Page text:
A US government shutdown appeared more and more likely to become a reality Friday just before Christmas, with President Donald Trump threatening a "very long" federal work stoppage unless Democrats agree to his border wall demands.
An air of chaos hung over Washington as a midnight deadline rapidly approached for lawmakers and the president to find a way to accomplish a very basic task: keep the government up and running.
But hopes were dwindling that a deal might be struck before dozens of US agencies including the Department of Homeland Security and State Department are forced to cease operations.
Thousands of federal employees could be furloughed right before the end-of-year holidays without a paycheck.
They include workers at the Departments of Justice, Agriculture and Transportation, as well as at several smaller agencies.
Official preparations for the partial shutdown were reportedly underway, but with many federal workers scheduled to be off Monday and Tuesday for the Christmas holiday, there was broad uncertainty about how and when plans would be carried out.
The sense of turmoil was compounded by a falling stock market, Trump's abrupt decision to disregard advisors and allies and pull out of Syria, and the shock resignation of Defense Secretary Jim Mattis, seen as a moderating force for an impulsive president.
Trump lit up Twitter early Friday with dire warnings of upcoming upheaval -- and a clear resolve not to give in.
"Shutdown today if Democrats do not vote for Border Security!" Trump fumed.
"The Democrats, whose votes we need in the Senate, will probably vote against Border Security and the Wall even though they know it is DESPERATELY NEEDED," he added.
"If the Dems vote no, there will be a shutdown that will last for a very long time. People don't want Open Borders and Crime!"
Democrats savaged Trump for reversing course Thursday and rejecting a measure that had unanimously passed the Senate and was under consideration in the House.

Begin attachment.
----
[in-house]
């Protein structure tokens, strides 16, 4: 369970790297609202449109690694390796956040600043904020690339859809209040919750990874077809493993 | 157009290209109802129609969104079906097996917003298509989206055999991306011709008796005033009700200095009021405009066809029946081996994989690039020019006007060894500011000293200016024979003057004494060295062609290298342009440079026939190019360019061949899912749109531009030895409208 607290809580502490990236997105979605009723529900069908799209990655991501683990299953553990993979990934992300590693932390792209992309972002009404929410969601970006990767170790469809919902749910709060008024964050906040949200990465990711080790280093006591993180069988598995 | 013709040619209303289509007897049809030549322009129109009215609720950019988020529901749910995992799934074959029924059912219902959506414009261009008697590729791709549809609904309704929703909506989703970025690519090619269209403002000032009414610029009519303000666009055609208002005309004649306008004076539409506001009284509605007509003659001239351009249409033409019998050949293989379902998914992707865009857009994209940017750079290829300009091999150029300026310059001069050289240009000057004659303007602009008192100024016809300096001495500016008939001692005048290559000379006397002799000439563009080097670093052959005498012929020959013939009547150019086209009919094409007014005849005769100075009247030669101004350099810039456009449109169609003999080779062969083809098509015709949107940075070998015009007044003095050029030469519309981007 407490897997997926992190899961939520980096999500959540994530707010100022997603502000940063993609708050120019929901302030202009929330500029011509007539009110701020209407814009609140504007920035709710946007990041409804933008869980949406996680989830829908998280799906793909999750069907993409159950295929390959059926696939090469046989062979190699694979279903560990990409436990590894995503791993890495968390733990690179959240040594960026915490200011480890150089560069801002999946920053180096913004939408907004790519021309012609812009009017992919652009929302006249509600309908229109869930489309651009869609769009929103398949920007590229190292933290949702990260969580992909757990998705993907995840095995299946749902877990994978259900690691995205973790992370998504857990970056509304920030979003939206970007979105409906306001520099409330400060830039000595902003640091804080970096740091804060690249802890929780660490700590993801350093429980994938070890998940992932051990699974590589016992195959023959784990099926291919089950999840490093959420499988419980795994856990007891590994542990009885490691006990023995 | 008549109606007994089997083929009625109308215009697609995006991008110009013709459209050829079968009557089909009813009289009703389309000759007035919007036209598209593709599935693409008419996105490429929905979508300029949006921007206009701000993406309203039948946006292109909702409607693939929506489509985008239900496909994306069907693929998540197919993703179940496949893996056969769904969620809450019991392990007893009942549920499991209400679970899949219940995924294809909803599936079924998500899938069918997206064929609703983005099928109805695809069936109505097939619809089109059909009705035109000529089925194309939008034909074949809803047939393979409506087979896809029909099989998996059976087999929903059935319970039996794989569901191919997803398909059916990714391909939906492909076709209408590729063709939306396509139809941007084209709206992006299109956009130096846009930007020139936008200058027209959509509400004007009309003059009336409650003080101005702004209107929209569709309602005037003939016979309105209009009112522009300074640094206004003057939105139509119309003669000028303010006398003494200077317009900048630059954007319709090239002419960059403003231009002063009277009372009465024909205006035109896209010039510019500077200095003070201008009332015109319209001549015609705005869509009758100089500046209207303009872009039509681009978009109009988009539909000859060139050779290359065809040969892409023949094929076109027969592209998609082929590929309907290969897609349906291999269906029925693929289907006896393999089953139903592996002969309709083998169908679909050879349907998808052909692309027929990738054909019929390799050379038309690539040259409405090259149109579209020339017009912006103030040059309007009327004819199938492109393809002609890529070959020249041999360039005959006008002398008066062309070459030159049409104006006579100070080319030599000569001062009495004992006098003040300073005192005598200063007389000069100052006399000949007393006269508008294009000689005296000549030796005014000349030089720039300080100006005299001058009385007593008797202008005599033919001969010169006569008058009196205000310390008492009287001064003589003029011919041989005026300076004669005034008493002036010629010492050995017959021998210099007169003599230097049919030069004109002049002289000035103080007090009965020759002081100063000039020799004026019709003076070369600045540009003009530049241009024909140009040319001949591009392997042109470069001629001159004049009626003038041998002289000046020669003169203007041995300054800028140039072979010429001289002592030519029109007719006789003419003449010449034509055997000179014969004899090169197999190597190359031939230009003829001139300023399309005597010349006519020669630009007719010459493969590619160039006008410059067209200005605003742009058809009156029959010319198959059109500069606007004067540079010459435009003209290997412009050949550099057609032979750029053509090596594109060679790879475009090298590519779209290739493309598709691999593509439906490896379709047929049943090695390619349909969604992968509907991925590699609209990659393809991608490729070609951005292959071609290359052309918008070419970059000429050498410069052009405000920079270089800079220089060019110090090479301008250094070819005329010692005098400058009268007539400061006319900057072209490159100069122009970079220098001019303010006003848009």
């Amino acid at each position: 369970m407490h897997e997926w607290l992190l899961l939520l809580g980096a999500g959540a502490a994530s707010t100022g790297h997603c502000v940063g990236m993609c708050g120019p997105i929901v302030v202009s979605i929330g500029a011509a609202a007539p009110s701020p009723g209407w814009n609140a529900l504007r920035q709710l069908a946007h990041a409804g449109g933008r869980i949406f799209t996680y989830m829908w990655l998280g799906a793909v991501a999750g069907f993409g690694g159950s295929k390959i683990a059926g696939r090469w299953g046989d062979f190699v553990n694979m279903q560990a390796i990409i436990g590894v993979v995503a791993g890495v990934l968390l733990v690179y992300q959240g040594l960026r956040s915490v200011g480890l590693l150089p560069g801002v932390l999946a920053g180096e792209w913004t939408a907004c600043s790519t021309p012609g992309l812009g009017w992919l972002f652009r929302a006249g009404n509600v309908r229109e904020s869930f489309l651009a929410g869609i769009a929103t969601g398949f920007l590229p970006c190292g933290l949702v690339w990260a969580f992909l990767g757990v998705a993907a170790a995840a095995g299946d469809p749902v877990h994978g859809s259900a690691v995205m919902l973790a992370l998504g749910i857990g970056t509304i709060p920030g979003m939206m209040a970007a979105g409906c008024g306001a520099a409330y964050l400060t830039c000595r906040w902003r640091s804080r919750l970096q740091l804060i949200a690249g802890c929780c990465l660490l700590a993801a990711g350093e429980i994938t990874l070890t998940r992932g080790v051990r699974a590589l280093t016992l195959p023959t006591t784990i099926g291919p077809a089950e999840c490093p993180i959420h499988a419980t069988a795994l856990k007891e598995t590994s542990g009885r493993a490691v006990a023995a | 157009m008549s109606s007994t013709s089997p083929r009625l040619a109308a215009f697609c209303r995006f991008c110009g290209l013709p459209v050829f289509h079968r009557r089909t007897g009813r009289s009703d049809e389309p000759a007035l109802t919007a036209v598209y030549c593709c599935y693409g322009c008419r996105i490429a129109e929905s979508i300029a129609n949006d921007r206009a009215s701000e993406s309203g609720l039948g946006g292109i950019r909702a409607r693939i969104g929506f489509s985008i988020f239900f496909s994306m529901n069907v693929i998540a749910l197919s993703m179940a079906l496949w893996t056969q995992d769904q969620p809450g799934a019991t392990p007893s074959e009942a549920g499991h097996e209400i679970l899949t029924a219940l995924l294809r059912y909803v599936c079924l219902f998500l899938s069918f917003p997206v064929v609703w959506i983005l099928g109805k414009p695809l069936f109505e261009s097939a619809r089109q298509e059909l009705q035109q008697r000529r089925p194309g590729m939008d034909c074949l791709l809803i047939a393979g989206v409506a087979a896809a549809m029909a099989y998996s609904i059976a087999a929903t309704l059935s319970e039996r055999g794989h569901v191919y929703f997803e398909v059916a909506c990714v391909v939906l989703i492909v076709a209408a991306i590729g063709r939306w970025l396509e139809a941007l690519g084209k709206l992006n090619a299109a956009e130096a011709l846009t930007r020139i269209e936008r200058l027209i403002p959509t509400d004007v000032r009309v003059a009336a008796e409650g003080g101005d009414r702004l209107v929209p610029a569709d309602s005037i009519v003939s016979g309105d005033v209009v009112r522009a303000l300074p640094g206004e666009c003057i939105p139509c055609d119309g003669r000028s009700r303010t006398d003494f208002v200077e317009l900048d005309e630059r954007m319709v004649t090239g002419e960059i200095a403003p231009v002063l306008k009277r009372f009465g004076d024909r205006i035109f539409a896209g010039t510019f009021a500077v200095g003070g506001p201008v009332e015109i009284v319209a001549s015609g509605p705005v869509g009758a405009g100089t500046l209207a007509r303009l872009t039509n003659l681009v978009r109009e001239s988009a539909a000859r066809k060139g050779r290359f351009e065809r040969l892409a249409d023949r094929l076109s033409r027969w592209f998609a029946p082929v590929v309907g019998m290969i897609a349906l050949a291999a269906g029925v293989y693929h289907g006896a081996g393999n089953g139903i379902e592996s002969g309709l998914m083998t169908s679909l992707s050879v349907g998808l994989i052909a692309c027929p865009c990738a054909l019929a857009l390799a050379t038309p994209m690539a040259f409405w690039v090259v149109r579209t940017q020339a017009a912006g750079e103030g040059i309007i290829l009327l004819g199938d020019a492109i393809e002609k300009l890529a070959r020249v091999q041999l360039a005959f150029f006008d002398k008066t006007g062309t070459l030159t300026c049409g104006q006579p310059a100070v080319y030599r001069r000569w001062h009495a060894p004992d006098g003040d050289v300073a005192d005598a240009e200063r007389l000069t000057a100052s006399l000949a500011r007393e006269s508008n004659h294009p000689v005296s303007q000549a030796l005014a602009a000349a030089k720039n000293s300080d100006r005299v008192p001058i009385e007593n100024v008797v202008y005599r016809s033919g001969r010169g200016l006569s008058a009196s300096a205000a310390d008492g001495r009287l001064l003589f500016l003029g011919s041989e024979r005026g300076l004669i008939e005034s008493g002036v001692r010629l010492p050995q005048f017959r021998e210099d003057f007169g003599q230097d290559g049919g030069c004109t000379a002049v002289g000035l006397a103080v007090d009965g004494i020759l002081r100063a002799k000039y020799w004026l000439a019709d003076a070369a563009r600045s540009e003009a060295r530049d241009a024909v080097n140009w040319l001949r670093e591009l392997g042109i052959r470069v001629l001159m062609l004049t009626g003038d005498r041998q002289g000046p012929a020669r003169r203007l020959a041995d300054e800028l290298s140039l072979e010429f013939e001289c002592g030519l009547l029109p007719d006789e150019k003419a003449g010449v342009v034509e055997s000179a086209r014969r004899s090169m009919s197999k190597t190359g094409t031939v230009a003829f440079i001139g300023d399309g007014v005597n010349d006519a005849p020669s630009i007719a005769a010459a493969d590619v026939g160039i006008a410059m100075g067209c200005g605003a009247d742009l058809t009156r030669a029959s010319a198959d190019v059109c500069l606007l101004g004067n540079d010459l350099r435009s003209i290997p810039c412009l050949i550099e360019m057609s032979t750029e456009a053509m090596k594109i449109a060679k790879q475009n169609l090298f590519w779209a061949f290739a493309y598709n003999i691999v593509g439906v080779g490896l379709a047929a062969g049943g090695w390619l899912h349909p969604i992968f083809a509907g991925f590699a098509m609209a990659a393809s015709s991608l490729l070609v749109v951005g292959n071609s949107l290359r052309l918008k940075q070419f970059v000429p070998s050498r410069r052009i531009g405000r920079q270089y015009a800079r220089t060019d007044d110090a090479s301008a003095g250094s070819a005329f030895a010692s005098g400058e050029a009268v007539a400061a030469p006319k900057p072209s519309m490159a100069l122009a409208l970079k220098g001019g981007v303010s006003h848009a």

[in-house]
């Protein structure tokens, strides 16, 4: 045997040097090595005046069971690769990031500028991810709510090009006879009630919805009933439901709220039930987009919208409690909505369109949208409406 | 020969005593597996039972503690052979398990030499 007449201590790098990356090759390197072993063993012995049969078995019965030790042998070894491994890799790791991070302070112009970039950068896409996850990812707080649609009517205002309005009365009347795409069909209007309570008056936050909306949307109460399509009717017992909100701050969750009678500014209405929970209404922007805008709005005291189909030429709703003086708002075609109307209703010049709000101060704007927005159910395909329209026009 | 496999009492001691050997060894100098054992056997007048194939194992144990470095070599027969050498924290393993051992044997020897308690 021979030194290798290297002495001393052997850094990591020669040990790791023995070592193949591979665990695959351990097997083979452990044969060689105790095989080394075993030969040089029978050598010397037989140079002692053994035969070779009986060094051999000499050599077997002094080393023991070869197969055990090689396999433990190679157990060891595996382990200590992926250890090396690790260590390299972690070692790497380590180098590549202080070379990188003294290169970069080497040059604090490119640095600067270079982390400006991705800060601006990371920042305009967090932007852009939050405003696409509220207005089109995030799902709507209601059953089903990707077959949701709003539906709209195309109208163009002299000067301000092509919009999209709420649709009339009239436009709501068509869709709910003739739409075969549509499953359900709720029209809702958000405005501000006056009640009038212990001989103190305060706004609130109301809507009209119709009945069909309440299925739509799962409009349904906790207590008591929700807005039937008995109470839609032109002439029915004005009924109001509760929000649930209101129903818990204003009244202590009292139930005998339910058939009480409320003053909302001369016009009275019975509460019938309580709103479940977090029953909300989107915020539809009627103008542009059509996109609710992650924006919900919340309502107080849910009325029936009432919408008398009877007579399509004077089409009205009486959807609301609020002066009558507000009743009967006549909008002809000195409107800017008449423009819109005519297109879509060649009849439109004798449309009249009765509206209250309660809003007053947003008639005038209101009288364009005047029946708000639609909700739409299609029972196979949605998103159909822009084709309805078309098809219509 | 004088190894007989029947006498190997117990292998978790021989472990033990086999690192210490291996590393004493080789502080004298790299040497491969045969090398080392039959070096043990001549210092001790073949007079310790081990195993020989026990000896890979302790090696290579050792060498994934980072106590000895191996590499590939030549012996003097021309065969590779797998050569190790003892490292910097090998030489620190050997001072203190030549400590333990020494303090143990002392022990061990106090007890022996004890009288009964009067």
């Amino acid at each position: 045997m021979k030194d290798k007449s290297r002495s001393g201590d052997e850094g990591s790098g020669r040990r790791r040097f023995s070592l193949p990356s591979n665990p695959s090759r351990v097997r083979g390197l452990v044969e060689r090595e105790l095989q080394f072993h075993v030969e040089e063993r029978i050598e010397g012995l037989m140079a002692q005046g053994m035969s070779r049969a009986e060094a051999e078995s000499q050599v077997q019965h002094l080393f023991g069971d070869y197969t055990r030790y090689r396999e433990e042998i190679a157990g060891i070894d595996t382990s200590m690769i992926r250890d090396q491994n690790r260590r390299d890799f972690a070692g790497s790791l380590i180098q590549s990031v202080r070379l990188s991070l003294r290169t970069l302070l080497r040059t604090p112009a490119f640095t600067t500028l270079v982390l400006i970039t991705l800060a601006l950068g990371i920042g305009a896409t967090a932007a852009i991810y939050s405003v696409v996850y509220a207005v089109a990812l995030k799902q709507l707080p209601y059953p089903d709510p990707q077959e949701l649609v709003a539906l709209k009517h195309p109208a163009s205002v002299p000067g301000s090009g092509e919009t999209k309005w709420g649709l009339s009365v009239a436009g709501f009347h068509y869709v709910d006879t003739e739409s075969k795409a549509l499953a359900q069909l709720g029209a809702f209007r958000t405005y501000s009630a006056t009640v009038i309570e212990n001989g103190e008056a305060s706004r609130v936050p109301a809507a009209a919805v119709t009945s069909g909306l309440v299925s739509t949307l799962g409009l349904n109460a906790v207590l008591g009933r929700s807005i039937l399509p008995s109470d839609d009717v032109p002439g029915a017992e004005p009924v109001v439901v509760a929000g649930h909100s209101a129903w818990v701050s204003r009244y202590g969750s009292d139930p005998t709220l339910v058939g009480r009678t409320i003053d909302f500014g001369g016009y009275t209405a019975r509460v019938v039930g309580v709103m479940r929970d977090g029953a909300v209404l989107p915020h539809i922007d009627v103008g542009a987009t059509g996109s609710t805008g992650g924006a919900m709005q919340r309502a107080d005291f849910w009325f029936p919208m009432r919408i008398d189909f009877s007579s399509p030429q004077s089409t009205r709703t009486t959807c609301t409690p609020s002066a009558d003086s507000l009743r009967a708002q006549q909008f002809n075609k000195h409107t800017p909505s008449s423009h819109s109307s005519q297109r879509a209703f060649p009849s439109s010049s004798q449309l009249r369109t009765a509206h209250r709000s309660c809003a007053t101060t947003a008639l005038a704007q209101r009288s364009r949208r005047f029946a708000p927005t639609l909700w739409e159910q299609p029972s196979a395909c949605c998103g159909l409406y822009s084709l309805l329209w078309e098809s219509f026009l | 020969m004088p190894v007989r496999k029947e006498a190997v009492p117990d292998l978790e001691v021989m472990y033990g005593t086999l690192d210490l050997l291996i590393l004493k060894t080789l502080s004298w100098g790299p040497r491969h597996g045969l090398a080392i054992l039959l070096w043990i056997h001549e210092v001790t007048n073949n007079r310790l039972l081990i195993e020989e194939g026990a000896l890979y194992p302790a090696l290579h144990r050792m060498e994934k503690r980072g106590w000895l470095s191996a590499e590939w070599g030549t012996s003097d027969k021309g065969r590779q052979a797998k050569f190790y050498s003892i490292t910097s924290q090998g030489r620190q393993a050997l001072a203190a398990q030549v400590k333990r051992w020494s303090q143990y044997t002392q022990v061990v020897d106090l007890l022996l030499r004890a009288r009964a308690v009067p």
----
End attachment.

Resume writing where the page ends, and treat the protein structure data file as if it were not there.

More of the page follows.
It would have extended government funding until February 8, but contained no money for a wall on the US-Mexico border, a pet project Trump has fought for since he began campaigning for president in 2015.
With ultra-conservative lawmakers and media personalities effectively demanding that the president stick to his campaign promises, Trump doubled down on his demand for $5 billion in wall funding.
"Walls work, whether we like it or not," he said Thursday. "They work better than anything."
- 'Stupid wall' -
Democrats have refused to budge, saying they will not support a spending measure that funds the wall.
"That's a non-starter," said top House Democrat Nancy Pelosi. "I think they know that."
Republicans nevertheless soldiered on, crafting a new measure that would fulfill the president's demands. It includes $5.7 billion in border wall funding, and $7.8 billion in disaster relief.
The bill passed the House, but with no Democratic support.
It appears to be dead on arrival in the 100-member Senate, where bills need 60 votes to advance and Republicans control 51 seats.
A showdown in the upper chamber was expected, but as of late morning, a vote had yet to be scheduled, and many senators from both parties have already left Washington for the holidays.
One Democrat who made a U-turn back to the capital was unimpressed.
"Wheels down IAD (Dulles airport near Washington) ready to vote no on this stupid wall," Senator Brian Schatz tweeted.
The administration was eyeing a Christmas miracle.
"We are very hopeful that the Senate will come through and help protect the American people," White House spokeswoman Sarah Sanders told Fox News.
"We need a wall and border security," she added. "And the president is going to stand firm and make sure that that happens, one way or another."
She also confirmed that in the event of a shutdown, Trump would stay in Washington and postpone his trip to Florida, where he was set to spend the Christmas holiday.
Senate Minority Leader Chuck Schumer said Trump was sowing "chaos" in Washington and that a presidential retreat was the only way to end the stalemate.
"The Trump temper tantrum may produce a government shutdown," Schumer said late Thursday. "It will not get him his wall."
The US government endured two brief shutdowns in early 2018.
A far more crippling shutdown in 2013 lasted 16 days, with about 800,000 federal workers furloughed amid a fight over funding Barack Obama's health care reforms.